Aboriginal and Torres Strait Islander women from across Australia can now apply to participate in a week-long summit in Canberra to build their political engagement skills to make positive changes in their communities.
Part of Oxfam Australia’s Straight Talk program – which is now in its 12th year – the national summit will run from 17-22 October. The immersive program aims to empower Aboriginal and Torres Strait Islander women to learn more about, and participate in, the political system.
Over 10 years, the program has empowered more than 850 First Nations women, by connecting them with Australia’s political system while building their capacity as changemakers.
Oxfam’s Straight Talk Coordinator, Worrin Williams, said the program allows women to become comfortable engaging with the federal political system by giving them practical tools, and building connections and confidence.
“The success of the program lies in its ability to effectively advocate for the participation of First Nations women in politics, and this is demonstrated in how well-respected the program is among Aboriginal and Torres Strait Islander communities and political networks around the country,” Ms Williams said.
“Our previous participants include the first female Mayor of the Torres Shire Council, Vonda Malone, local WA councillors Rae Cottom and Brooke O’Donnell, as well as trailblazers such as Karen Diver, Member for Cook Cynthia Lui, and former Senator and Olympian Nova Peris.”
Rockingham Councillor and Wangkatha woman Rae Cottam said her trip to Canberra with the program in 2015 was transformative.
“I got involved in the Straight Talk program because I’d seen women do it all over the country. I’d heard about how amazing it was. I heard women go and come back to our communities and transform themselves and the work that they do. And I thought: ‘I want to get on board with this’,” Ms Cottam said.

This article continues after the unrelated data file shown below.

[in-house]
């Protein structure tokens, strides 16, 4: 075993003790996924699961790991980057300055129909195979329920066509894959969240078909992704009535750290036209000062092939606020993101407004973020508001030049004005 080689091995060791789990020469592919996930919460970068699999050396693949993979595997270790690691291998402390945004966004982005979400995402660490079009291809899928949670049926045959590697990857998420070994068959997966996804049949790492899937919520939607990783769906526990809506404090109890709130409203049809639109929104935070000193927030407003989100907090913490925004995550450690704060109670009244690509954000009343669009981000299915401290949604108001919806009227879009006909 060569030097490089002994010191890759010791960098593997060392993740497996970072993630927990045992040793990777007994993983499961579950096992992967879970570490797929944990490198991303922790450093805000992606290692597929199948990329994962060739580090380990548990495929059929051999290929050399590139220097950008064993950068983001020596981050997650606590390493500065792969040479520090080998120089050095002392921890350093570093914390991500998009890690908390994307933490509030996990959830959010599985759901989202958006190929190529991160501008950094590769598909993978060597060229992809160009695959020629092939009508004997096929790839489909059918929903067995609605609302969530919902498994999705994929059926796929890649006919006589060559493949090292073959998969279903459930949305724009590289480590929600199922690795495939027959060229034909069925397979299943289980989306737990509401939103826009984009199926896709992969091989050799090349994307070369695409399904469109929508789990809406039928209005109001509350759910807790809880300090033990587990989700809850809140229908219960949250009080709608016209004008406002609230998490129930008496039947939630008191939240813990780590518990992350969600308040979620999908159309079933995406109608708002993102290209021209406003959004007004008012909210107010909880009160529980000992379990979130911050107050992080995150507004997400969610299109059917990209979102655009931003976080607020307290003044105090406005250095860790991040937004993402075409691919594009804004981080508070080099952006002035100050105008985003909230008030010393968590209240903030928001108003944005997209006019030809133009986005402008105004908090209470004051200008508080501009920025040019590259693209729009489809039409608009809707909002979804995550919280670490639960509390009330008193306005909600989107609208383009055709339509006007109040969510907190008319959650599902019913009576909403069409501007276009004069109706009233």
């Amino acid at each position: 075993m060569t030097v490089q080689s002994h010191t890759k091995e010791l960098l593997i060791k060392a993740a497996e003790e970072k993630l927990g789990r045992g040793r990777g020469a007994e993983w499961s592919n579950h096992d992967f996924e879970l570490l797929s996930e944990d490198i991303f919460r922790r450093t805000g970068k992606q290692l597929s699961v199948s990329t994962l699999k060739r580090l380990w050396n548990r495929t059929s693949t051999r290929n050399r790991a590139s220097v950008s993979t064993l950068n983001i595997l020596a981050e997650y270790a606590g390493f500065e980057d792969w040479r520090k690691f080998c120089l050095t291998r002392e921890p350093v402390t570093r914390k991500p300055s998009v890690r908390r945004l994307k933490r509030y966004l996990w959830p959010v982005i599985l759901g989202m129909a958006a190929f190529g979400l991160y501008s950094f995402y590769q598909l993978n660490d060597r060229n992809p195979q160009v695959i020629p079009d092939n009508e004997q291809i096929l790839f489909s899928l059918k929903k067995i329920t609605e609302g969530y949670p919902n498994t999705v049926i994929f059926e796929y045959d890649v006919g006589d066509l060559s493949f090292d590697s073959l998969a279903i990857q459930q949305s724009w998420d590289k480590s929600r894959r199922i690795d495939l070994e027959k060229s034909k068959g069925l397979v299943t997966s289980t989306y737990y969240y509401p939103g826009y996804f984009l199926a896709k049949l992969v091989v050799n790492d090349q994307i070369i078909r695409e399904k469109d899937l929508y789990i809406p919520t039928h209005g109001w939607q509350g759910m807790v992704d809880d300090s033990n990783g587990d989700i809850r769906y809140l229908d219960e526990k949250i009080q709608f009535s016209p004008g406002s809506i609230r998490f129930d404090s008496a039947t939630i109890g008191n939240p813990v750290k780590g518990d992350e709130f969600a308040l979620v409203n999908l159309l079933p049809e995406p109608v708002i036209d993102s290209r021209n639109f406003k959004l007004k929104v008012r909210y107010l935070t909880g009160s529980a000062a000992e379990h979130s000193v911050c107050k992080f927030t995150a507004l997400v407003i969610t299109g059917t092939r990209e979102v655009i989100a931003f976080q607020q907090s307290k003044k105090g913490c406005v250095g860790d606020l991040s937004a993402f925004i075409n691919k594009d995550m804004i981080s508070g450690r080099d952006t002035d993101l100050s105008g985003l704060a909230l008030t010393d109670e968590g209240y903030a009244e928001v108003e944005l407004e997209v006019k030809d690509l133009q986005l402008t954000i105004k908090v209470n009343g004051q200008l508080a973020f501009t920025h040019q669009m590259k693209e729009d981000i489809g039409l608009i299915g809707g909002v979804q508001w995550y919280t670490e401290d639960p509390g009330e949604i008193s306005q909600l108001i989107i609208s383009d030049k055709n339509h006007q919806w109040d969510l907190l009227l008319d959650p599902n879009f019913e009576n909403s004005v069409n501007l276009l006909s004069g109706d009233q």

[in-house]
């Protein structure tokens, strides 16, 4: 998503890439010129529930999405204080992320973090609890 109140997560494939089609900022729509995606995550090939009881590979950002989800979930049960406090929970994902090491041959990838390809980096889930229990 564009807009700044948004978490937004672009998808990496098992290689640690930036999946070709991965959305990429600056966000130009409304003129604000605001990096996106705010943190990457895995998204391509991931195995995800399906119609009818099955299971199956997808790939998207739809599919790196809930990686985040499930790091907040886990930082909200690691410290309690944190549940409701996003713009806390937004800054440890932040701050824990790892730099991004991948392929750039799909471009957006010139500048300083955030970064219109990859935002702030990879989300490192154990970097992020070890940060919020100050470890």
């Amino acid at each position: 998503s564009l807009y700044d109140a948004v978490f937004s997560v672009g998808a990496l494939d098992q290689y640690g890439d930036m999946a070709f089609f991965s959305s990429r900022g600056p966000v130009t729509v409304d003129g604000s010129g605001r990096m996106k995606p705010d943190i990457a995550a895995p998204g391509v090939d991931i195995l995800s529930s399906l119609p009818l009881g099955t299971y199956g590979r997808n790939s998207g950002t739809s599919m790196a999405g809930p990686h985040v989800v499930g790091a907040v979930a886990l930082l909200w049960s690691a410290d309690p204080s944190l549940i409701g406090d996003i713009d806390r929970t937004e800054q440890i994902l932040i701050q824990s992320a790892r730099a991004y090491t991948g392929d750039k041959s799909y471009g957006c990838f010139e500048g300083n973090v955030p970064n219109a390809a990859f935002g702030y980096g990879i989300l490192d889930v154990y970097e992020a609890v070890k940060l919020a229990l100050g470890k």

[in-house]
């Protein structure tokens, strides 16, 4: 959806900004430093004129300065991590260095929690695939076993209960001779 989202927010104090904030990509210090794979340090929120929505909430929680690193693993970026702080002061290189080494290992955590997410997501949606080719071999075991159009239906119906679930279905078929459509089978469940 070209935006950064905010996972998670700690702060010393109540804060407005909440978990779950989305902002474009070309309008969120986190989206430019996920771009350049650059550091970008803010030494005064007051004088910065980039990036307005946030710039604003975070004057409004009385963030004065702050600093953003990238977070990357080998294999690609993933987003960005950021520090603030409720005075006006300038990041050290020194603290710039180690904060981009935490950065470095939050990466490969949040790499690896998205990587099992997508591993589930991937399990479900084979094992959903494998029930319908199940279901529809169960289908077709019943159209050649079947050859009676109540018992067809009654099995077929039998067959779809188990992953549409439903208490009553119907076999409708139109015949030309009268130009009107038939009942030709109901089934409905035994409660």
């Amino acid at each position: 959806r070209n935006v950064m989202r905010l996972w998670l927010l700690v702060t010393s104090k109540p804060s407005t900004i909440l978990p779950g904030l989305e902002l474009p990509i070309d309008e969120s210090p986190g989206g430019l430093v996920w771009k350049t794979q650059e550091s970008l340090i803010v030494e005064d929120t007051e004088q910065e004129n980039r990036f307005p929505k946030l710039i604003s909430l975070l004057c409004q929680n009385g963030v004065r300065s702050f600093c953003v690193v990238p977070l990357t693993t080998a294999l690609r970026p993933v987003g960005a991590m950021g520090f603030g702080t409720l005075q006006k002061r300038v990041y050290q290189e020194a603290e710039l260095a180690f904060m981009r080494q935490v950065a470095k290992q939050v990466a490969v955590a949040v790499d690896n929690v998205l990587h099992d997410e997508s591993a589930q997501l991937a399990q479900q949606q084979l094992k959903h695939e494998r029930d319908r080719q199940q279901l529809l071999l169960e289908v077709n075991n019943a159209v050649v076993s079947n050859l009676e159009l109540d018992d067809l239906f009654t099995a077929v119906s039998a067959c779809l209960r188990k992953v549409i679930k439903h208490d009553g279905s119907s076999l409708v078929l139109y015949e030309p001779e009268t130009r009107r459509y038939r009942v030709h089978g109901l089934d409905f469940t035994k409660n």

“It blew my mind, absolutely… just to know what’s happening at Capitol Hill. You know, we see it on the news, but to see what’s actually going on there.”
Councillor for Kalamunda, Palyku woman Brooke O’Donnell said the program is important for First Nations women to have a voice.
“It’s really important because, in particular, from I guess a lot of our mob’s communities, the women are as much the spokespeople and the strong networks and links to that community and quite often, we – from a Western society – always think about the role as a caregiver and the person that is often behind the scenes and is often seen, and not heard,” Ms O’Donnell said.
“I think for me, recognising that Aboriginal women really need to be standing up and taking that role and celebrating the achievements that we have made and actually being able to bring each other up, rather than being behind the scenes, I think it’s important to take those opportunities when you’re offered them. I’ve always been a big believer of that because whenever I’m offered an opportunity, I can’t say no, I have to say yes, because who knows what will come from that. The opportunities are endless.”
Applications are now open online via this link until 17 July. Applicants do not need previous political experience or an understanding of Parliament.
Ms Williams encouraged Aboriginal and Torres Strait Islander women from all parts of Australia to apply.
“We are looking for Aboriginal and Torres Strait Islander women who represent the strength and diversity of their communities. We would love to have participants from all regions of Australia, of all ages, backgrounds and education and employment levels,” Ms Williams said.
About Straight Talk: Straight Talk connects Aboriginal and Torres Strait Islander women with Australia’s political system, building their capacity as change makers. With a focus on practical tools, connection and confidence, Straight Talk empowers First Nations women to make positive change through political and public engagement. The program includes a national summit in Canberra every two years. Visit https://www.oxfam.org.au/what-we-do/indigenous-australia/straight-talk/
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